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Bystanders, Sticks & Stones: The Unintended Accomplices to the Pain of Being Bullied

Bystanders, Sticks & Stones: The Unintended Accomplices to the Pain of Being Bullied
Nov 03, 2019

When I first started my journey into building safety and wellness tools to better protect students from bullying and cyberbullying, my goal was to empower students to always feel safe and secure at school. When children feel safe at school, they are willing to take more risks and subsequently learn more and faster. I continue to believe that almost every bully was once a victim of bullying. Bullying and cyberbullying are learned behaviors; they are behaviors we either model from others or learn from our personal experiences of being bullied. And I know that forgiveness and reconnection after an incident of bullying is essential to a bullying victim’s continued social, emotional, and academic growth. But what I did not know at the beginning of my journey was that the majority of the social pain experienced by a bullying victim is not caused just by his bully. I will come back to this point, but first let’s look at how society addresses bullying in schools.


Most everyone in every community approaches solving a non-physical, social bullying incident by responding to the bully with a combination of punitive discipline (i.e. detention) and having the bully make amends (i.e. apologize to the victim); and in the most advanced schools, restorative discipline is applied to the bully (the bullies understand why what they did was wrong and they feel true remorse). Meanwhile, the parents of victims, more often than not, support their child with the timeless sticks and stones mantra, “sticks and stones will break your bones, but names will never hurt you.” And after the bully serves out his detention, gives his apology and after the victim receives his parental support, fortified with a rendition of “sticks and stones”, everything is expected to return to normal. But things do not immediately return to normal for the victim and sometimes never return to normal. This is because the victim is still hurting from the continuing effects of social rejection and pain. The social pain is caused by the bystanders’ inaction! And their inaction is rationalized by saying [that] no one will do anything about it, and sadly they would be right in school communities that lack “connected” school leaders.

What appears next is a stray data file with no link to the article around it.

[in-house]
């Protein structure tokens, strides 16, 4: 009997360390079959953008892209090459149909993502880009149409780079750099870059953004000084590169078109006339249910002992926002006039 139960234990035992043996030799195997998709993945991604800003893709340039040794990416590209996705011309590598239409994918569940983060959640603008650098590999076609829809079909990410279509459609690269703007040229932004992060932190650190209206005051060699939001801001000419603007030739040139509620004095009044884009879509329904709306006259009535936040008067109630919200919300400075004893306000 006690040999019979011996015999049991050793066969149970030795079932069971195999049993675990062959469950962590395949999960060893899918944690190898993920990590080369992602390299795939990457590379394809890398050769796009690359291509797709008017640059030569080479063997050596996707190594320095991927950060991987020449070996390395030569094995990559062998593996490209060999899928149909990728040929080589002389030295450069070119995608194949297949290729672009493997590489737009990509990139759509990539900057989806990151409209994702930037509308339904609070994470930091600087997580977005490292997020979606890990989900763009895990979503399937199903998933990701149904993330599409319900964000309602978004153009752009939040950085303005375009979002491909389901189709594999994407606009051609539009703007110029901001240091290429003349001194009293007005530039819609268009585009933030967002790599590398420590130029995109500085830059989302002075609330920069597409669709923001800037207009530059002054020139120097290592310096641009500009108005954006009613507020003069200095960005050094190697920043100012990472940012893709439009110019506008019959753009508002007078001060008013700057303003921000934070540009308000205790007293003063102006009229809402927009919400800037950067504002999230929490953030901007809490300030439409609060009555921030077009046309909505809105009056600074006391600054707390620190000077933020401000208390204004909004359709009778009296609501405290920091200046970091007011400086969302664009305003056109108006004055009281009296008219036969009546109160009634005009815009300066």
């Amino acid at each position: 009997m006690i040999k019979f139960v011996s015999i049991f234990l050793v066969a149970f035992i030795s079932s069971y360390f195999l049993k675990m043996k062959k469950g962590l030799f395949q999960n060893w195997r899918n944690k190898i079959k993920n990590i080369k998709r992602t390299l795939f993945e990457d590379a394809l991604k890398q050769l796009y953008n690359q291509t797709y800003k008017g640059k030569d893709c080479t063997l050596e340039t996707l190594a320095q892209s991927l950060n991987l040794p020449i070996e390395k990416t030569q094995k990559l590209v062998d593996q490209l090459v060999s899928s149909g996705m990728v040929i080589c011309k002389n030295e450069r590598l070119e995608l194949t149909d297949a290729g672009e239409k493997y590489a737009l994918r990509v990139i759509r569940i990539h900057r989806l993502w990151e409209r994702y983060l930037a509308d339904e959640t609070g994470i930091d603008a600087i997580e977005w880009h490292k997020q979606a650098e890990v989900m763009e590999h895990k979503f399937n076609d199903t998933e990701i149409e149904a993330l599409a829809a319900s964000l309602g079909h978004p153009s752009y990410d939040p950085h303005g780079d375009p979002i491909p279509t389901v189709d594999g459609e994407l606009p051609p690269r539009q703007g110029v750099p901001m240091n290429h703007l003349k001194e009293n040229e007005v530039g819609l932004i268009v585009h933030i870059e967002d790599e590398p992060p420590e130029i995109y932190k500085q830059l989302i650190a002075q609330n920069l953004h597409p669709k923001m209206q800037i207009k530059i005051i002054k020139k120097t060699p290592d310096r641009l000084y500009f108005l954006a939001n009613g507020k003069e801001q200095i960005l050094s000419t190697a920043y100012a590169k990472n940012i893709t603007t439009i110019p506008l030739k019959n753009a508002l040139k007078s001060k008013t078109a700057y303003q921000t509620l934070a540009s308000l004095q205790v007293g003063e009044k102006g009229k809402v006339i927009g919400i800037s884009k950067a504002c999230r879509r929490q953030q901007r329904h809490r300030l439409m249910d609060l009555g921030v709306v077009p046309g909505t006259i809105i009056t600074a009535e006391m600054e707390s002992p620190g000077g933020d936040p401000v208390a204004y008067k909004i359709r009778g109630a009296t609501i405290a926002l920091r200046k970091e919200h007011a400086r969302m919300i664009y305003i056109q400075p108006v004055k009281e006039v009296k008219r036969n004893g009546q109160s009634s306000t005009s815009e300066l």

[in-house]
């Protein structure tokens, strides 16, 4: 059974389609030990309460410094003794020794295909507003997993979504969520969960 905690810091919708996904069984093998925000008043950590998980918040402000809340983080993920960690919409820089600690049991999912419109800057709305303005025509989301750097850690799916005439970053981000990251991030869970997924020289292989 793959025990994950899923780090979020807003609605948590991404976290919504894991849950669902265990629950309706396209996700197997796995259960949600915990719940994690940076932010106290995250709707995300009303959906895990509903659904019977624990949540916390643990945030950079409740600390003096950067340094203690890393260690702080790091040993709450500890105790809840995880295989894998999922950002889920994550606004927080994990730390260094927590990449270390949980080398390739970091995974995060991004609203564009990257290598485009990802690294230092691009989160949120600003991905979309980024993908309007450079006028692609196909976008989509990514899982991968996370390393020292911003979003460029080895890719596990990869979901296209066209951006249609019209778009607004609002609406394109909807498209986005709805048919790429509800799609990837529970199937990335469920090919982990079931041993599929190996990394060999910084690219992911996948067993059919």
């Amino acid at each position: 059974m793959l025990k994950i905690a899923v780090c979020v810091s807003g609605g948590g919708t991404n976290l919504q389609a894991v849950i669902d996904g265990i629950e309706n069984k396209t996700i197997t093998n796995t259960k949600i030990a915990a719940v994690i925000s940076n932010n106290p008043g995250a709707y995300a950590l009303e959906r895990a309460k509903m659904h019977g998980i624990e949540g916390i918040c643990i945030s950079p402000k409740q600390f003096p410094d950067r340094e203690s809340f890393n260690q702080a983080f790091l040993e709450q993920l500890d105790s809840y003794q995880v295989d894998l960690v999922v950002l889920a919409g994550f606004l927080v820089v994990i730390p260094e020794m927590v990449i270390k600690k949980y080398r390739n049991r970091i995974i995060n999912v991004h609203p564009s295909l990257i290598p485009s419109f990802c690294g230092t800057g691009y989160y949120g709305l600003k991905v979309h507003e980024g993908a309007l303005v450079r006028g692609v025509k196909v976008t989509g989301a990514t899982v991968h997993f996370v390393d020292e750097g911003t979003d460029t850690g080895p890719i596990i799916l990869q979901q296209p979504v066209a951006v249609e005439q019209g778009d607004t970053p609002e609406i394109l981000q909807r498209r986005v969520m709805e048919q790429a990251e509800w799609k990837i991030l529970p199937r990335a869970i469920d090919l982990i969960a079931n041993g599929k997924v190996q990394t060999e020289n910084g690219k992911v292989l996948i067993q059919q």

The reason the victim continues to feel pain is that he or she believes the bully speaks for the entire school. That is because the bystanders do and say nothing, and the victim starts to believe the bully speaks for everyone. Why else would everyone watch the bully tease the victim. Additionally, victims often believe since a bully is singling them out, they must not be liked by the rest of the school community. In instances of bullying, absence of any social support is perceived as mass rejection. So in today’s bystander-dominated schools, the pain and social rejection of being bullied is immediately amplified by the bystanders themselves (the students, teachers, coaches, and administrative staff) just watching, unwilling to do what is right: to deny, in public, what the bully is saying about the victim. The bystanders become the bully’s accomplices, unleashing real pain, the social pain of being bullied.


Based on studies from around the world, we know that approximately 10% of students between ages 12–16 are bullied on a regular basis. These students are in real pain every day. We also know that these bullied students are seven times more likely than other students to report being depressed. They experience more suicide ideation and are four times as likely as others to make a suicide attempt and more likely to succeed. This is the status quo and represents the horrible truth that all of us, who are “bystanders,” have to live with. No more need be said.


Jeff Ervine is a recognized expert in online defamation, student online safety, restorative practices, and social networks. Jeff is the CEO of Bridg-it. He and his Bridg-it team are committed to helping school leaders everywhere improve the social and psychological safety of their students.


This article originally appeared in the September/October 2019 Edition of Education Update